How Safe Are Pain Medications?
The primary reason people seek chiropractic care is for pain. Chiropractic is considered an alternative therapy for pain management, and especially for spinal pain (5, 6). An important study looking at some of the risks associated with the chronic use of nonsteroidal anti-inflammatory drugs (NSAIDs) for pain was published by M. Michael Wolfe, MD, and colleagues, from Stanford’s Medical School and Boston University School of Medicine, and published in the New England Journal of Medicine in 1999. The article was titled (7):
Gastrointestinal Toxicity of
Nonsteroidal Anti-inflammatory Drugs
The authors make the following points:
“It has been estimated conservatively that 16,500 NSAID-related deaths occur among patients with rheumatoid arthritis or osteoarthritis every year in the United States.”
“If deaths from gastrointestinal toxic effects of NSAIDs were tabulated separately in the National Vital Statistics reports, these effects would constitute the 15th most common cause of death in the United States.”
“Yet these toxic effects remain largely a ‘silent epidemic,’ with many physicians and most patients unaware of the magnitude of the problem.”
“Furthermore, the mortality statistics do not include deaths ascribed to the use of over-the-counter NSAIDs.”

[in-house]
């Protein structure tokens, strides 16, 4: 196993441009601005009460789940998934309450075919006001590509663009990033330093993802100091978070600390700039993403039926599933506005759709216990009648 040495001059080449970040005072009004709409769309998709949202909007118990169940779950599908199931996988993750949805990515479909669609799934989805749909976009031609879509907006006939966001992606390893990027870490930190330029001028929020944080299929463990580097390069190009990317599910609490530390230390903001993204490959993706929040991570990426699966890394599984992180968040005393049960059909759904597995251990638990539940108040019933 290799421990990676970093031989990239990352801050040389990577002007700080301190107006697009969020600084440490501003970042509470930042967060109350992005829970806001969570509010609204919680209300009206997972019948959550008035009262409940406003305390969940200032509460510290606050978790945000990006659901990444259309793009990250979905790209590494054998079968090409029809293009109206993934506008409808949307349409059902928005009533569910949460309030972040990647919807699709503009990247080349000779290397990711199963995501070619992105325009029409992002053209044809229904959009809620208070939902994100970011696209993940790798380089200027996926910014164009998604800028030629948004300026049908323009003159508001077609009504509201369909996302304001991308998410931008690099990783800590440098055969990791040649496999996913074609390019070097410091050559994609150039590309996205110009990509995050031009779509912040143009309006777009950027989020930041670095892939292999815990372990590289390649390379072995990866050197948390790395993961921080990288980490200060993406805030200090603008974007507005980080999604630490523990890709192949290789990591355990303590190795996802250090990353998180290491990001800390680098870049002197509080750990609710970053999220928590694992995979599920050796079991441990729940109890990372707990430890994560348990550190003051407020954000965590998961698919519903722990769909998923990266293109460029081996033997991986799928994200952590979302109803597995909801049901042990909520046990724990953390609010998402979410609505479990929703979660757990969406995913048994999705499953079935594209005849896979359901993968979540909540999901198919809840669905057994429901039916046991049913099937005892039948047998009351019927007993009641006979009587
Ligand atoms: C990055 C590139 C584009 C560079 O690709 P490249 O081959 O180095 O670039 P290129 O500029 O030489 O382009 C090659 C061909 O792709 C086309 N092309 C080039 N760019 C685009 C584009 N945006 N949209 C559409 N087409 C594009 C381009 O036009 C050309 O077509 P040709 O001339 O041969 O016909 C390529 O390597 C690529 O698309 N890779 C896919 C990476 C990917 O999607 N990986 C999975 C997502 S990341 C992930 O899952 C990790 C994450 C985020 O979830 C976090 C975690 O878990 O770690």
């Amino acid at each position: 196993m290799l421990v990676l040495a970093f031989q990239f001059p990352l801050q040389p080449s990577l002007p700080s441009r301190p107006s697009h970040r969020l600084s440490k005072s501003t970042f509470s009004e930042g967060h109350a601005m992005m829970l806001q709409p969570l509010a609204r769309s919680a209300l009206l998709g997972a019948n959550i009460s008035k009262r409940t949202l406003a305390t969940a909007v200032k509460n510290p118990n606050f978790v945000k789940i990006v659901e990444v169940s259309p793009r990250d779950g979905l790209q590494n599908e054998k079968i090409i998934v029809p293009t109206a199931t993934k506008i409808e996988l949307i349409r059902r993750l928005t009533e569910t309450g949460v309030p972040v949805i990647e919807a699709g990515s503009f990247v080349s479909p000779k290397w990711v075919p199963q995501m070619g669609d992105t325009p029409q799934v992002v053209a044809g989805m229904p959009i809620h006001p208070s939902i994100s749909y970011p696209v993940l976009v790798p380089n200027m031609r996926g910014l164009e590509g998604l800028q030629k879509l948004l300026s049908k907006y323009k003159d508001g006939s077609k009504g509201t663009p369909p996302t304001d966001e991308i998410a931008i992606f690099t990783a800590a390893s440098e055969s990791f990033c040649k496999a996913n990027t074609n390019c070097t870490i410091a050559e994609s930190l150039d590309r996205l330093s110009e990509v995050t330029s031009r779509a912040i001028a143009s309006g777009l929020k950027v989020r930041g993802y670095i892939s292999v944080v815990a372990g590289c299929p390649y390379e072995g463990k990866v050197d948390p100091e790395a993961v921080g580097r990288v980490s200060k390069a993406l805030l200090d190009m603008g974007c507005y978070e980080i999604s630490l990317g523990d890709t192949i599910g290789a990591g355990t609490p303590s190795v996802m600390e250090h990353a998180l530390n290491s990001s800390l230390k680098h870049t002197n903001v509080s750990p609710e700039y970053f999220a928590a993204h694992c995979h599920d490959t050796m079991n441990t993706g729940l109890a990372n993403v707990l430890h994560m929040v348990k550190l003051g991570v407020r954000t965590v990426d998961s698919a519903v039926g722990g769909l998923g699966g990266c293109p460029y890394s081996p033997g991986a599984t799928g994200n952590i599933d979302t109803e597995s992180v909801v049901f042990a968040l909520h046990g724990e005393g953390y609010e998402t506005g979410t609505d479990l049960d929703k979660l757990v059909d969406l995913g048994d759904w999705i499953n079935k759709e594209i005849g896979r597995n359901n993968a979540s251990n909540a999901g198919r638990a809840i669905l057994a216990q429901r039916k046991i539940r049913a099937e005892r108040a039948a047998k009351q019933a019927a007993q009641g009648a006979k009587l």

The authors note that Cox-2 inhibitors (a prescription form of NSAID) have been available in the US since February 1999, in the hope that they will have a reduced capacity to cause injury to the gastroduodenal mucosa. However, Cox-2 inhibitors are also known to cause defects in renal function, alter the regulation of bone resorption, impair female reproductive physiology, and increase the rate of thrombotic events in patients with increased risk of cardiovascular disease.
In 2003, researchers from the University of Queensland, Australia, published a study in the Journal Spine, titled (8):
Chronic Spinal Pain:
A Randomized Clinical Trial Comparing
Medication, Acupuncture, and Spinal Manipulation
In this study, the spinal manipulation was performed by licensed chiropractors (two visits per week). The medications used were Celebrex or Vioxx, both prescription NSAIDs. The acupuncture (also two visits per week) was performed by an experienced acupuncturist. The study evaluated 115 chronic neck and back pain patients. The treatment interventions extended over a 9-week period. These authors made the following observations and statements:
“Adverse reactions to nonsteroidal antiinflammatory (NSAID) medication have been well documented.”
“Gastrointestinal toxicity induced by NSAIDs is one of the most common serious adverse drug events in the industrialized world.”